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C.D. Warner, et al., comp.  The Library of the World’s Best Literature.
An Anthology in Thirty Volumes.  1917.
 
A Letter to Vitry
By Mirabeau (1749–1791)
 
YOU know the plan of the journal I purpose establishing, but others will not understand it. It is to be founded upon the idea—novel perhaps, and which in my opinion is not without its usefulness—of noticing old books, as the ordinary journals notice new ones. To abridge and select is now, assuredly, the most urgent want of science and letters. To preserve is of a usefulness less direct, perhaps, or rather less abundant. Nevertheless, in proportion as taste and erudition pass away; in proportion as the mania of writing becomes more contagious; in proportion to the ardor in publishing, the haste with which books are published, the mania or necessity of sacrificing to the taste of the day, to the coryphei of the times, to the pretension of being free from prejudice—which, in point of fact, is scarcely anything better than substituting one prejudice for another;—in proportion, I say, as all these diseases gain upon us, and increase, do we too much neglect the exertions of our predecessors, who, although it should be true that we surpass them in the talent of bringing out, ought not the less to attract our attention, in order that we may set in an elegant framework that which they have clumsily enchased. I say then that this article will yield something; and I invoke your researches in the works of our philologers of the sixteenth century, our learned of the seventeenth, our collections and our compilations of all ages, but that in which no books were made except with stolen fragments, well or ill-stitched together, no tragedies except with old hemistichs.  1
  You know that another of my projects is to give in successive parts a work on the academic collections, more especially that entitled ‘Memoirs of the Academy of Inscriptions and Belles-lettres.’ My plan here is to take the interesting papers of the collection, and unite them by amalgamating and blending them together, by clearing and pruning, and criticizing them one by another; and to draw from this chaos all that is worthy of the attention of philosophers, men of letters, and men of the world, without crushing them by the weight of a fastidious erudition. This is an undertaking the want of which is generally felt, and its utility incontestable.  2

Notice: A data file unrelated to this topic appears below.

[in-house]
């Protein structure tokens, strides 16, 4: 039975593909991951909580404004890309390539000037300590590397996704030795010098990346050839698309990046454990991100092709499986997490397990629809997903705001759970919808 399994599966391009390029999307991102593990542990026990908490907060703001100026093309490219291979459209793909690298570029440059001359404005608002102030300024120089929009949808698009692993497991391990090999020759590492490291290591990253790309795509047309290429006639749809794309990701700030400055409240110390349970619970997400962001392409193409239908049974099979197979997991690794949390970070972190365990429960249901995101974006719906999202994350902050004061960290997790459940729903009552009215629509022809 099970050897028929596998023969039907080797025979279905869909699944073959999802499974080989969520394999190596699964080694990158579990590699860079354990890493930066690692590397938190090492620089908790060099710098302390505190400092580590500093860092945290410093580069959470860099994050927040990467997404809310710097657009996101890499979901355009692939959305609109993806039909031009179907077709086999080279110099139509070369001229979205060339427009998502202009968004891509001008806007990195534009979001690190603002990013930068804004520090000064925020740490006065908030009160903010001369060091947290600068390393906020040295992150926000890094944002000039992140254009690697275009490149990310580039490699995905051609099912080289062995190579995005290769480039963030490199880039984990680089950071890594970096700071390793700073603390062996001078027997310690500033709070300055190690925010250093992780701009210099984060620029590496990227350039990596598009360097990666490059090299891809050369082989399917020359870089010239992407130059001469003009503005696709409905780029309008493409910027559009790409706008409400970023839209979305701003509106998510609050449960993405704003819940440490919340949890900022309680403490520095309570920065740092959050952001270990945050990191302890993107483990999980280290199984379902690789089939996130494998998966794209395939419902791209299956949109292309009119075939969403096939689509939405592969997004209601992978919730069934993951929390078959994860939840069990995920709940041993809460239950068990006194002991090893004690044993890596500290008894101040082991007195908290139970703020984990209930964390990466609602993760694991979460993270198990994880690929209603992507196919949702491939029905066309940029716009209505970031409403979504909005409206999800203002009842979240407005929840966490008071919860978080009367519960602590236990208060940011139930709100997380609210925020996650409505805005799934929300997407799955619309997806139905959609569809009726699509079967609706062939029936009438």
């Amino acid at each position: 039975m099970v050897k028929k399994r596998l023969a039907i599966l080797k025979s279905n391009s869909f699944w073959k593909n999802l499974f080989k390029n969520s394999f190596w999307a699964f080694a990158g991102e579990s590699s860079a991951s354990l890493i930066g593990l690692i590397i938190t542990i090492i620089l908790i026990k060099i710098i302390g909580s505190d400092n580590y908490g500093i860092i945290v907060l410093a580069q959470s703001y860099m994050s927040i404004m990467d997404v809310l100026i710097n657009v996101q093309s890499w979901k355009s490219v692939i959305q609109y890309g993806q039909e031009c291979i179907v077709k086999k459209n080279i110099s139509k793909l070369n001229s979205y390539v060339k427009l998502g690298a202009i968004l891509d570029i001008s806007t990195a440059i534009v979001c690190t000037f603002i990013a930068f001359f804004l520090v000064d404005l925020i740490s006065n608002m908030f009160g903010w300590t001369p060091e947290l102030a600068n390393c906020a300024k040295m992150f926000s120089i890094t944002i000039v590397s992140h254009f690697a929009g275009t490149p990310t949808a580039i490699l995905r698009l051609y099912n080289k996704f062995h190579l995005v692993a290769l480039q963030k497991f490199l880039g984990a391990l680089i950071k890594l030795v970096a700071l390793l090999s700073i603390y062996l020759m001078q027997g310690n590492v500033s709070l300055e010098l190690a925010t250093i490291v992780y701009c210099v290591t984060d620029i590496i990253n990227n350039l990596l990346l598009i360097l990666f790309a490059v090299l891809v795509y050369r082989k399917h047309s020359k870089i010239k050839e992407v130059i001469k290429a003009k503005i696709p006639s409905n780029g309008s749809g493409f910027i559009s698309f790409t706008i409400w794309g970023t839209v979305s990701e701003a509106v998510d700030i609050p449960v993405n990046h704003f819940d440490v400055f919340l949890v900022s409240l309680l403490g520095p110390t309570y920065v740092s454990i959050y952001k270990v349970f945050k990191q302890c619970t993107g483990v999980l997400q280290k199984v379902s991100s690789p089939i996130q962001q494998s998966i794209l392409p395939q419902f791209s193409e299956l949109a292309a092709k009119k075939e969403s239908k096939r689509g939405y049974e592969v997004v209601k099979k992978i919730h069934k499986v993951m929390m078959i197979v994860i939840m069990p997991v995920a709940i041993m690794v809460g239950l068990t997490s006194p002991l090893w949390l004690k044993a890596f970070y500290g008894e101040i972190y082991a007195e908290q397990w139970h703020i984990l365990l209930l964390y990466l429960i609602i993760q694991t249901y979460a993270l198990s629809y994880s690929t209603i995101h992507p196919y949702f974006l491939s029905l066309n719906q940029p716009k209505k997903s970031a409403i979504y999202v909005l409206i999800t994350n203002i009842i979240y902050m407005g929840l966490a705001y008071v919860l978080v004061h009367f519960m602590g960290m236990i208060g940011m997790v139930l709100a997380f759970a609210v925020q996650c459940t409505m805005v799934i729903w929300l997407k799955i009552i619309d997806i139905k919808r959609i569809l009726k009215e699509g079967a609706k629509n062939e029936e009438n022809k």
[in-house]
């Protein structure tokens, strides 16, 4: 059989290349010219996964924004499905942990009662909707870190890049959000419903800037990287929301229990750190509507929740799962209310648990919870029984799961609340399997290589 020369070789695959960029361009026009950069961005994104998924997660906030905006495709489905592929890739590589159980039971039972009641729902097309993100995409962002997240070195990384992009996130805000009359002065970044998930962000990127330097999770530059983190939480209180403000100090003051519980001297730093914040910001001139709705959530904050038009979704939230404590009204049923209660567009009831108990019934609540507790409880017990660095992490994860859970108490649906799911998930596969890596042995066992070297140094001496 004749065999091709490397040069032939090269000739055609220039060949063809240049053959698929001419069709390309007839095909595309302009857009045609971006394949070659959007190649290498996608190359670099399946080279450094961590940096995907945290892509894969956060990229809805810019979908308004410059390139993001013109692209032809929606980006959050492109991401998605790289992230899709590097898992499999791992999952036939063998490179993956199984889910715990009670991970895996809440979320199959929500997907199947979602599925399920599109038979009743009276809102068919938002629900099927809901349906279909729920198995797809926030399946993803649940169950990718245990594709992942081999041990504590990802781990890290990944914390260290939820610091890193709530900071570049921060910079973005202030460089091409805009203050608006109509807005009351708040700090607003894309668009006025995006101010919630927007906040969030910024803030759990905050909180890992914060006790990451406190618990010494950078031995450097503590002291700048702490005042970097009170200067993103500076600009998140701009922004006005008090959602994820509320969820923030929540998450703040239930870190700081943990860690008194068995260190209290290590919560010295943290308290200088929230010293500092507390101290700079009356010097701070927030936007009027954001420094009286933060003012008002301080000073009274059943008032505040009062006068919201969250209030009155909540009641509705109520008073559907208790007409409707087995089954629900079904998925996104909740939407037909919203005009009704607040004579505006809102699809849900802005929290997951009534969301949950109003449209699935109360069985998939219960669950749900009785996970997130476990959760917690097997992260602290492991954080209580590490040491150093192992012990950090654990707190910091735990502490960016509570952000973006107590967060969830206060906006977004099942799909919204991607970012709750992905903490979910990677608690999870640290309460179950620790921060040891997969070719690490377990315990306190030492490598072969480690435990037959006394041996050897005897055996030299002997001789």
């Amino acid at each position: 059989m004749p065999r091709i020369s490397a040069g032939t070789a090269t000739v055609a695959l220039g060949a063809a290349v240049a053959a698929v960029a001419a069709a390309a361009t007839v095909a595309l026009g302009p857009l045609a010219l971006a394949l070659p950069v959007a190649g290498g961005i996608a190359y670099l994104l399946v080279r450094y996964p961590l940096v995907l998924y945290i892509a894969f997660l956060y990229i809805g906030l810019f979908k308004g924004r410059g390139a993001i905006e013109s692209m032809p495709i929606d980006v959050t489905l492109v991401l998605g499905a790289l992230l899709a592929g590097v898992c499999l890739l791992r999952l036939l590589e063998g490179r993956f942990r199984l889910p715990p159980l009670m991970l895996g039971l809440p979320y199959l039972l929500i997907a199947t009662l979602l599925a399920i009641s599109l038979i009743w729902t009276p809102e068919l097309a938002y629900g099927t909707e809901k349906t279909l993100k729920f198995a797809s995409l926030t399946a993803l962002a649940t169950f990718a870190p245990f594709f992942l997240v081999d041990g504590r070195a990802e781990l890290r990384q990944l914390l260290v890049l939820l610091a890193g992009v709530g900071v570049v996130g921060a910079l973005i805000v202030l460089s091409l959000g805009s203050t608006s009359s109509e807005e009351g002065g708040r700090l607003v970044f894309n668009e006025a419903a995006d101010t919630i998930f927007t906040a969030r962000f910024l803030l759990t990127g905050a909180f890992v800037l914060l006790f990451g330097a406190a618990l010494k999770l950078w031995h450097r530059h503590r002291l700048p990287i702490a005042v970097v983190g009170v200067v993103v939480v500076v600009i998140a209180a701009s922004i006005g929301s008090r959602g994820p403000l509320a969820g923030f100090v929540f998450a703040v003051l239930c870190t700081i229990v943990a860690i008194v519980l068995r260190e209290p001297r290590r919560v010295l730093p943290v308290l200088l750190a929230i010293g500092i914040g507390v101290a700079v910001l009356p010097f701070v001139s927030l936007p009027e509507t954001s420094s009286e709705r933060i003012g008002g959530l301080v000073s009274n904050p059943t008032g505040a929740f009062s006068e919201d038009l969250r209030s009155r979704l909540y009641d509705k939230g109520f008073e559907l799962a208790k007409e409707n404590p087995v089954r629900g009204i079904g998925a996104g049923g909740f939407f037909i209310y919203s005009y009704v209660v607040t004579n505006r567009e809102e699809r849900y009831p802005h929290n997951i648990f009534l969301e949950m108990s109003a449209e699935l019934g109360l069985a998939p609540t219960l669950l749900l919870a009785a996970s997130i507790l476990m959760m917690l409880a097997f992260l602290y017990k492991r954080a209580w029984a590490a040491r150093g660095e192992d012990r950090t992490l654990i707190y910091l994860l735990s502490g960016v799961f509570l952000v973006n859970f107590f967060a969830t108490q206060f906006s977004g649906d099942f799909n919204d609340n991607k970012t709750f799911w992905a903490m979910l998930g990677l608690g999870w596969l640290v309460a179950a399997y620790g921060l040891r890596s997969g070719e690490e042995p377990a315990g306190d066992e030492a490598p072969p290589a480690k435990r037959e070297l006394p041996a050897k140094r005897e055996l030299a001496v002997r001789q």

I intend to include speculative politics, finance, etc.; and the little I shall take from recent literature is my own affair. I say “speculative politics” because, although I may be strongly solicited, I will never write what Linguet so ridiculously calls “annals.” The trade of a hussar no longer suits me. It is not, even in this application, compatible with self-respect; for is there not great rashness in giving intelligence of what passes at a distance, and passing judgment upon it, whilst daily experience shows how difficult it is to obtain information of what is passing close to us?  3
  The art of printing has so greatly facilitated the means of instruction that science has become a very common commodity. But the mind of man may be improved ad infinitum. To render the road to improvement easier, and to make the human intellect advance with rapid strides in its progress of discovery,—to engender new ideas, and make our exertions more fruitful,—a mode is wanting to abridge study and avoid repetitions; placing the studious man, especially the man of genius, at the point whence he is to start. If, for instance, he who appeared desirous of seeking new discoveries were to spend his time in studying the Epicycles of Ptolemy, or the Vortices of Descartes, he should be spoken to in the following words: “This is the point we have reached: Kepler, Newton, Claireau, Euler, etc., have guessed, demonstrated, and investigated this branch of science; and it is from the point of their discoveries that you must try to advance.” Is this not the case with all sciences?  4
 
 
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